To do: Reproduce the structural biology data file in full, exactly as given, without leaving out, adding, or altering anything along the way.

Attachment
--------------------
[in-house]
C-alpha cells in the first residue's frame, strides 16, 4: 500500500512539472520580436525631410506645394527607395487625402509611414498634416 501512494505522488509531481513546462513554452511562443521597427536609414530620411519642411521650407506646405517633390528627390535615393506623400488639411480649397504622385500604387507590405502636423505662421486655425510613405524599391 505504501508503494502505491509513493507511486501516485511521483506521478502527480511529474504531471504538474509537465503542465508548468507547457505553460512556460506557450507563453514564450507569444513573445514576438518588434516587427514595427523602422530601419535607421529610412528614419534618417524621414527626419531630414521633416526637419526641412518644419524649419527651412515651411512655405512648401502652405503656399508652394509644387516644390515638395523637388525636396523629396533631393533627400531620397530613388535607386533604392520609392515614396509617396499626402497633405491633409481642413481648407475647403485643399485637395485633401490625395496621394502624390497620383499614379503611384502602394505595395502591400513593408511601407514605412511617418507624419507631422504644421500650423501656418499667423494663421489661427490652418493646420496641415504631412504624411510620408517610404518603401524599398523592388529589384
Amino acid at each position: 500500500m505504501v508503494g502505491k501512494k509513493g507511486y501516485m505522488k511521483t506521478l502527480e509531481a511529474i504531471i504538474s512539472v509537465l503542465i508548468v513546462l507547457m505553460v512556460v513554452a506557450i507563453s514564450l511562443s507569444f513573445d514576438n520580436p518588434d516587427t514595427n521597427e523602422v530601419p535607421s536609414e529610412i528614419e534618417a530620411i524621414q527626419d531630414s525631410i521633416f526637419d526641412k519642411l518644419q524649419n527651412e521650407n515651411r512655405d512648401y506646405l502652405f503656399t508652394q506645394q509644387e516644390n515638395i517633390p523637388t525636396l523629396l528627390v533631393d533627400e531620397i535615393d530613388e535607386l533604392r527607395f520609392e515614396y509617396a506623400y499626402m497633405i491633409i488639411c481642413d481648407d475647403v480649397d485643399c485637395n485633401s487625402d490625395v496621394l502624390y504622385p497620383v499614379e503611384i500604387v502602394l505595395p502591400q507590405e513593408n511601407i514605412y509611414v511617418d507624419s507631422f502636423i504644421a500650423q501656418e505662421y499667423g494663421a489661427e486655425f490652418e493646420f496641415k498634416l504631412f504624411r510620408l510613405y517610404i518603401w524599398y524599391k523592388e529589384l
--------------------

[in-house]
C-alpha cells in the first residue's frame, strides 16, 4: 500500500512539472520580436525631410506645394527607395487625402509611414498634416 501512494505522488509531481513546462513554452511562443521597427536609414530620411519642411521650407506646405517633390528627390535615393506623400488639411480649397504622385500604387507590405502636423505662421486655425510613405524599391 505504501508503494502505491509513493507511486501516485511521483506521478502527480511529474504531471504538474509537465503542465508548468507547457505553460512556460506557450507563453514564450507569444513573445514576438518588434516587427514595427523602422530601419535607421529610412528614419534618417524621414527626419531630414521633416526637419526641412518644419524649419527651412515651411512655405512648401502652405503656399508652394509644387516644390515638395523637388525636396523629396533631393533627400531620397530613388535607386533604392520609392515614396509617396499626402497633405491633409481642413481648407475647403485643399485637395485633401490625395496621394502624390497620383499614379503611384502602394505595395502591400513593408511601407514605412511617418507624419507631422504644421500650423501656418499667423494663421489661427490652418493646420496641415504631412504624411510620408517610404518603401524599398523592388529589384
Amino acid at each position: 500500500m505504501v508503494g502505491k501512494k509513493g507511486y501516485m505522488k511521483t506521478l502527480e509531481a511529474i504531471i504538474s512539472v509537465l503542465i508548468v513546462l507547457m505553460v512556460v513554452a506557450i507563453s514564450l511562443s507569444f513573445d514576438n520580436p518588434d516587427t514595427n521597427e523602422v530601419p535607421s536609414e529610412i528614419e534618417a530620411i524621414q527626419d531630414s525631410i521633416f526637419d526641412k519642411l518644419q524649419n527651412e521650407n515651411r512655405d512648401y506646405l502652405f503656399t508652394q506645394q509644387e516644390n515638395i517633390p523637388t525636396l523629396l528627390v533631393d533627400e531620397i535615393d530613388e535607386l533604392r527607395f520609392e515614396y509617396a506623400y499626402m497633405i491633409i488639411c481642413d481648407d475647403v480649397d485643399c485637395n485633401s487625402d490625395v496621394l502624390y504622385p497620383v499614379e503611384i500604387v502602394l505595395p502591400q507590405e513593408n511601407i514605412y509611414v511617418d507624419s507631422f502636423i504644421a500650423q501656418e505662421y499667423g494663421a489661427e486655425f490652418e493646420f496641415k498634416l504631412f504624411r510620408l510613405y517610404i518603401w524599398y524599391k523592388e529589384l